The site’s goal is to deliver consumers from confusion and cut through the clutter, by answering consumer questions such as: What treatments work? Which donâ??t? How can you tell if a product is legitimate or just marketing hype?

To kickoff the launch of Project Beauty, the site is hosting a month-long giveaway contest called 30 Days of Beauty. Each day from July 6, 2010 to August 4, 2010, Project Beauty will offer one prize (prizes include a Sonicare toothbrush; Mederma Stretch Marks Therapy; and SmashBox cosmetics) per day. To win, people must join the Project Beauty Community, and enter daily to win the prize of the day.

Project Beauty is updated on a weekly basis and features a list of experts on fashion, makeup, and skincare as well as news and first person stories on all things related to cosmetic surgery.

Current videos include a teenager who shares her reasons for getting rhinoplasty at fifteen; a step-by-step guide to applying makeup for the day; and a dentist who shares why he got a facelift.

Project Beauty also launched a social media campaign on Facebook, Twitter, and YouTube to promote the website and share valuable information and videos from ProjectBeauty.com with a wide audience of viewers.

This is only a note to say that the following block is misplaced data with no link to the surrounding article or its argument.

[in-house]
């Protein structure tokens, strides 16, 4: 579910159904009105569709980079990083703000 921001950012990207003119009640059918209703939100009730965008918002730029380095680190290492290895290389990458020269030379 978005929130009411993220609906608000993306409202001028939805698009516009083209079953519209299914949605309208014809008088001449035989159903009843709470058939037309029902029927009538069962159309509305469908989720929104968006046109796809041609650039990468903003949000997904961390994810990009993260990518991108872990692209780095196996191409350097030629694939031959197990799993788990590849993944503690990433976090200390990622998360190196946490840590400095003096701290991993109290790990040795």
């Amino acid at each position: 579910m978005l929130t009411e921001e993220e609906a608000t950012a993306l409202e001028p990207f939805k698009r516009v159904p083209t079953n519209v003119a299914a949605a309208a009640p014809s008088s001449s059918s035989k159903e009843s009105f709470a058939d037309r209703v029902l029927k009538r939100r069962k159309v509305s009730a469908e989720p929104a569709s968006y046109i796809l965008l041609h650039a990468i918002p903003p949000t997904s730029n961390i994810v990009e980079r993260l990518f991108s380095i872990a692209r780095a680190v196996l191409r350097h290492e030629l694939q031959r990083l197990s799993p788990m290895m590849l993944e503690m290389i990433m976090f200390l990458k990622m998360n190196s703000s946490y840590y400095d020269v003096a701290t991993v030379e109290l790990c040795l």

To join the Project Beauty community, sign up at www.projectbeauty.com.

Dads Desire Makeovers Too

Blond manYou may have heard of the â??mommy makeover phenomenonâ??where new moms get several cosmetic proceduresâ??typically a breast augmentation, tummy tuck, and/or breast liftâ??to help return their bodies to their pre-pregnancy shape.

And while women make up the majority of plastic surgery patients, men see the benefits as well. According to 2009 statistics from the American Society of Plastic Surgeons (ASPS), men received 13 percent of all cosmetic surgical procedures and 9 percent of all cosmetic minimally-invasive procedures performed last year in the United States.

Dad Bill Neville, 52, recently shared his plastic surgery story with reporter Elise Morgan of WHNT NEWS 19 in Huntsville, Alabama. Neville has a four-year-old son and began to worry about how old he looked. “He’s going to start t-ball, swimming, and I don’t want to be out there with the rest of the dads and have them looking at me like, ‘Hey! Grandpa is out here to watch his grandson!'” he said.